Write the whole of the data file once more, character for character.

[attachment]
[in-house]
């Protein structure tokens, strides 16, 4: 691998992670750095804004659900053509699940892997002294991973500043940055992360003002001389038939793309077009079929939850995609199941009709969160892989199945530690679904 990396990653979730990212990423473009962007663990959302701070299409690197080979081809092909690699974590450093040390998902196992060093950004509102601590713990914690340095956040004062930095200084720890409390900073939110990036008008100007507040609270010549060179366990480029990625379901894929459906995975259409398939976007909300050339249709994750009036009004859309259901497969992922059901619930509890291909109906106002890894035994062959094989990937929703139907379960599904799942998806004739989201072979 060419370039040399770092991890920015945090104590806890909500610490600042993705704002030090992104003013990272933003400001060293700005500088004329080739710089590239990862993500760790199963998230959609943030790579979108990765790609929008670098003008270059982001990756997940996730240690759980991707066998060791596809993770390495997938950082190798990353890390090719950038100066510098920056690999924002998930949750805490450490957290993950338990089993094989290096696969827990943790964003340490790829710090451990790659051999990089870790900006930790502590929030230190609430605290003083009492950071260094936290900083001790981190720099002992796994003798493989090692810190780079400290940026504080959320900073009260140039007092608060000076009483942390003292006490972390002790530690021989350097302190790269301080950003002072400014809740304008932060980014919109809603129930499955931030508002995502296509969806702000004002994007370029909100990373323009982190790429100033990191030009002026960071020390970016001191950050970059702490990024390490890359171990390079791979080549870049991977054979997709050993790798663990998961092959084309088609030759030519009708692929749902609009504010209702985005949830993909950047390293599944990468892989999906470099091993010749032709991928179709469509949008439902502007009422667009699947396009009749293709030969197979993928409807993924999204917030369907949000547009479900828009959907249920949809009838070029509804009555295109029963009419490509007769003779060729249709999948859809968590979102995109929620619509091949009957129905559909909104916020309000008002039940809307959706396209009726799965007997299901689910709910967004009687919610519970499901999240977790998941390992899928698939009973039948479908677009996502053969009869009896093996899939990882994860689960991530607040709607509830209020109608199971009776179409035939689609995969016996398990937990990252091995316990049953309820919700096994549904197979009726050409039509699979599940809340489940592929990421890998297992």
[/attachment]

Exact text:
[in-house]
């Protein structure tokens, strides 16, 4: 691998992670750095804004659900053509699940892997002294991973500043940055992360003002001389038939793309077009079929939850995609199941009709969160892989199945530690679904 990396990653979730990212990423473009962007663990959302701070299409690197080979081809092909690699974590450093040390998902196992060093950004509102601590713990914690340095956040004062930095200084720890409390900073939110990036008008100007507040609270010549060179366990480029990625379901894929459906995975259409398939976007909300050339249709994750009036009004859309259901497969992922059901619930509890291909109906106002890894035994062959094989990937929703139907379960599904799942998806004739989201072979 060419370039040399770092991890920015945090104590806890909500610490600042993705704002030090992104003013990272933003400001060293700005500088004329080739710089590239990862993500760790199963998230959609943030790579979108990765790609929008670098003008270059982001990756997940996730240690759980991707066998060791596809993770390495997938950082190798990353890390090719950038100066510098920056690999924002998930949750805490450490957290993950338990089993094989290096696969827990943790964003340490790829710090451990790659051999990089870790900006930790502590929030230190609430605290003083009492950071260094936290900083001790981190720099002992796994003798493989090692810190780079400290940026504080959320900073009260140039007092608060000076009483942390003292006490972390002790530690021989350097302190790269301080950003002072400014809740304008932060980014919109809603129930499955931030508002995502296509969806702000004002994007370029909100990373323009982190790429100033990191030009002026960071020390970016001191950050970059702490990024390490890359171990390079791979080549870049991977054979997709050993790798663990998961092959084309088609030759030519009708692929749902609009504010209702985005949830993909950047390293599944990468892989999906470099091993010749032709991928179709469509949008439902502007009422667009699947396009009749293709030969197979993928409807993924999204917030369907949000547009479900828009959907249920949809009838070029509804009555295109029963009419490509007769003779060729249709999948859809968590979102995109929620619509091949009957129905559909909104916020309000008002039940809307959706396209009726799965007997299901689910709910967004009687919610519970499901999240977790998941390992899928698939009973039948479908677009996502053969009869009896093996899939990882994860689960991530607040709607509830209020109608199971009776179409035939689609995969016996398990937990990252091995316990049953309820919700096994549904197979009726050409039509699979599940809340489940592929990421890998297992």